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Consistently Managing Entitlements for All Identities

Consistently Managing Entitlements for All Identities

Blog Article Published: 10/22/2021

Written by Sam Flaster, CyberArk.

Today, we see identity at the heart of every trend in tech. What’s growing more complicated is the sheer size and scope of identities each organization must manage to prevent attackers from manipulating misconfigured or misaligned permissions.

It’s critical to establish consistency with identity security controls that cover all identities in hybrid and multi-cloud environments. By embracing multi-layered, consistent controls and processes, organizations can proactively mitigate risk and unlock operational efficiencies.

Identity is the new perimeter.

It’s not news that identity has replaced the traditional security perimeter, but embracing that new reality is no small feat. Security architecture teams must build IAM programs that scale beyond the traditional risk boundary of the corporate office to our homes, couches and nomadic devices.

Here are three catalysts of the new risk boundary:

  1. Accelerating cloud adoption. Cloud computing comes without a perimeter. Introducing new services across Infrastructure-as-a-Service, Platform-as-a-service, Software-as-a-Service and mobile apps also brings new identities. But the societal changes we’ve seen over recent years have accelerated the pace of cloud migrations. 90% of organizations increased their move to cloud-hosted systems in 2020, according to the Flexera State of the Cloud report.
  2. Remote work and inconsistently defined workforces. It’s easier than ever to do business with contractors and third parties that you’ve never seen face to face. It’s not just easy — actually, it’s commonplace. This adds to the total number of identities accessing corporate resources in the cloud. This, in turn, grows the attack surface.
  3. Changing regulatory landscapes. Longtime compliance frameworks are evolving to reflect cloud-hosted business models. We keep seeing new privacy regulations from national and local governments, along with an increased sensitivity to data privacy across society.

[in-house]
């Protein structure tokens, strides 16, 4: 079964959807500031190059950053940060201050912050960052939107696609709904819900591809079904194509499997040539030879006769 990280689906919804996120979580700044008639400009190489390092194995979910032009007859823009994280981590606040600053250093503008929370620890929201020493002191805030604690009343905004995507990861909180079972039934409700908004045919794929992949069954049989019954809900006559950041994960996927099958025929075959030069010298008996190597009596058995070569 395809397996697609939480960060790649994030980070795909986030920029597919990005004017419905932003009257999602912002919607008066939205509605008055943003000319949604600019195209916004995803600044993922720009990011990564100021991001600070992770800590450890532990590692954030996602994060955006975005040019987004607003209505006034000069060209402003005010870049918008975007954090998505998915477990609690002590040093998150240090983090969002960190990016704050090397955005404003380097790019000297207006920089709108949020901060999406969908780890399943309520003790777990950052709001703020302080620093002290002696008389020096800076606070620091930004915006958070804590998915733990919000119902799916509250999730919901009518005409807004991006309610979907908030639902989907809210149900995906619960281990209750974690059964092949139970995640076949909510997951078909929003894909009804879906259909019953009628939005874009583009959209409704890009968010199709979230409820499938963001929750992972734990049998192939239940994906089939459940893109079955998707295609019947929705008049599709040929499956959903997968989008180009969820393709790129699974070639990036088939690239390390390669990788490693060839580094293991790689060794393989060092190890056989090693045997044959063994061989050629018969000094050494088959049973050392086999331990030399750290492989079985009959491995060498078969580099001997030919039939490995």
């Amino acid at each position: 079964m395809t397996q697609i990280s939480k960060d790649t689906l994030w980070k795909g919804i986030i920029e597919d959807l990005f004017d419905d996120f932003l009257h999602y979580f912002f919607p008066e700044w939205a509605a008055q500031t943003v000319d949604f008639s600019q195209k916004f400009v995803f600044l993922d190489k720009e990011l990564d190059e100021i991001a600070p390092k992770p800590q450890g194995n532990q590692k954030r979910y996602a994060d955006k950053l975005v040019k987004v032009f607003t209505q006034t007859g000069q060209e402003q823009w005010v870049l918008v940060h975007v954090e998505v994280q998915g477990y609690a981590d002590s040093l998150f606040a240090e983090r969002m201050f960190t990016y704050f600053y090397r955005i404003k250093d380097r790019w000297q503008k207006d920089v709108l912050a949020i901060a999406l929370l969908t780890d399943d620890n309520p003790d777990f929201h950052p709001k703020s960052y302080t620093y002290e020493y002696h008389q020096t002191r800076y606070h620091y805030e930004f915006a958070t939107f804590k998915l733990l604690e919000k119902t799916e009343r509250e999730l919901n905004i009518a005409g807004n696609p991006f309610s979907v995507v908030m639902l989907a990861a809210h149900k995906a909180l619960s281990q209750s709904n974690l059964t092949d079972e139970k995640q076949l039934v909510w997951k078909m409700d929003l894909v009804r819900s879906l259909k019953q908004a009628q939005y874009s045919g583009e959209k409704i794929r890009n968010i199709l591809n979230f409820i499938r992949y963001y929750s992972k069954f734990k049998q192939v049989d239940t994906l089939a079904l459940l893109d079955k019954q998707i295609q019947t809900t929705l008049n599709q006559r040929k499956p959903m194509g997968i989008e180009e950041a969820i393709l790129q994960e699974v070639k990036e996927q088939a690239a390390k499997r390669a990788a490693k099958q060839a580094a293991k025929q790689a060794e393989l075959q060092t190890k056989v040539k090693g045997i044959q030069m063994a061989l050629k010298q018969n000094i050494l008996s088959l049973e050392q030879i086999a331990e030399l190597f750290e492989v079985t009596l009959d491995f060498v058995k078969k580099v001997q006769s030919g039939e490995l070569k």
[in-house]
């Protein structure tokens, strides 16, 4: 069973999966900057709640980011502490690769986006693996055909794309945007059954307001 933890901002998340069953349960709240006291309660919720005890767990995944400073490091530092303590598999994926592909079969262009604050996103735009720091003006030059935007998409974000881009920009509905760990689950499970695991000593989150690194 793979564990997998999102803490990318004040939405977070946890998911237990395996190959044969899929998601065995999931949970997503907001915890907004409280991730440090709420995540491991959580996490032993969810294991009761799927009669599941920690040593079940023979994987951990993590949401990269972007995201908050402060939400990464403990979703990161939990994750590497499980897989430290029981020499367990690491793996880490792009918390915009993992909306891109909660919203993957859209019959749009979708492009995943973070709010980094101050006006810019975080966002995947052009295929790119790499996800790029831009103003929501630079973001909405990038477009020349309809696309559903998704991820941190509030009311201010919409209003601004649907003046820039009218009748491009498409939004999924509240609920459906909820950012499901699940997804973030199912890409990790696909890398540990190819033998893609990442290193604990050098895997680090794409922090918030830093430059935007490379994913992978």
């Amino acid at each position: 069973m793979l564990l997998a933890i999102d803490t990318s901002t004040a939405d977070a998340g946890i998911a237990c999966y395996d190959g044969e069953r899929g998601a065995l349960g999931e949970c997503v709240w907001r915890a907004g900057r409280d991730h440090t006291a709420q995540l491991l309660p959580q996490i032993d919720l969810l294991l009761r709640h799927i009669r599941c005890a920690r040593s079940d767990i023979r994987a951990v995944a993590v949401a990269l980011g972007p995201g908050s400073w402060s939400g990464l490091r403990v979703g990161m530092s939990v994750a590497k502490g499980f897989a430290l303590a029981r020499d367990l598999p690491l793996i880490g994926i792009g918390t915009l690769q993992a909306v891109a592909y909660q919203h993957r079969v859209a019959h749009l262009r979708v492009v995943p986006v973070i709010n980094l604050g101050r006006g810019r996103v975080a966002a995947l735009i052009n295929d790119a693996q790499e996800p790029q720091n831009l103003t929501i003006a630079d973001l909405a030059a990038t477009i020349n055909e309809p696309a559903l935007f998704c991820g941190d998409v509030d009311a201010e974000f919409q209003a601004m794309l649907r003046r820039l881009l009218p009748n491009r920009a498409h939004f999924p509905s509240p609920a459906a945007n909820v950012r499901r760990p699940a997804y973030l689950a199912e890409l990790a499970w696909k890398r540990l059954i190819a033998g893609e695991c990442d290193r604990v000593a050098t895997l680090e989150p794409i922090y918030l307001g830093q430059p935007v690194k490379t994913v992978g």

These trends accelerate the risk profile of modern identity security, while we continue to spin new infrastructure and services.

But we cannot slow our digital transformation — and we cannot slow these three trends. That’s why it’s more important than ever to take stock and have a detailed plan in place to cover the different types of users, accounts and identities that exist across your cloud environments.

Cloud Identities — A Quick Taxonomy

There are several key categories of identities in today’s cloud environments:

  1. Human users. These are employees with direct accounts and credentials to access a corporate environment.
  2. IAM roles accessed via federation. Many organizations invest in single sign-on tools to connect their Identity Provider (IdP) to their cloud environments. This reduces credential sprawl (and associated risks), while simplifying access for employees. Once a user has logged in, they can access a shared IAM role.
  3. Third-party contractors and remote vendors. Cloud environments are complex to set up and manage, so many organizations leverage external help. CSP best practice guidelines and specialized tools recommend organizations provide only temporary access to their environments for third-party contractors.
  4. Machine identities accessing critical workloads and applications. These identities often correspond to compute infrastructure or applications that interact with CI/CD pipelines and DevOps environments. An over-permissioned machine identity can be extremely valuable in an attacker’s hands.

Dynamic environments call for dynamic security.

Across AWS, Azure and GCP, there are now more than 24,000 permissions (and counting) that must be securely managed (CyberArk Cloud Entitlements Catalog). This rapid permissions growth is directly connected with cloud provider innovation — as CSPs add new services, they also must add new permissions to access those services.

The cloud providers issue clear guidance that organizations should treat all access as privileged access and embrace the principle of least privilege access.

This is far easier said than done. But like many security processes, organizations can achieve quick wins by adopting a mindset of continuous risk reduction, tackling Identity Security in phases.

Security architecture teams should implement multi-layered controls for all identities in all IT environments. From risk-aware multi-factor authentication (MFA) to right-sized permissions for shared roles and even just-in-time privileged access workflows, consistency across environments is mission critical.

Standardization is the key to security at enterprise scale. Explore key planning considerations for your hybrid and multi-cloud environments in our recent webinar “Managing Entitlements for All Identities – Shared and Federated.”

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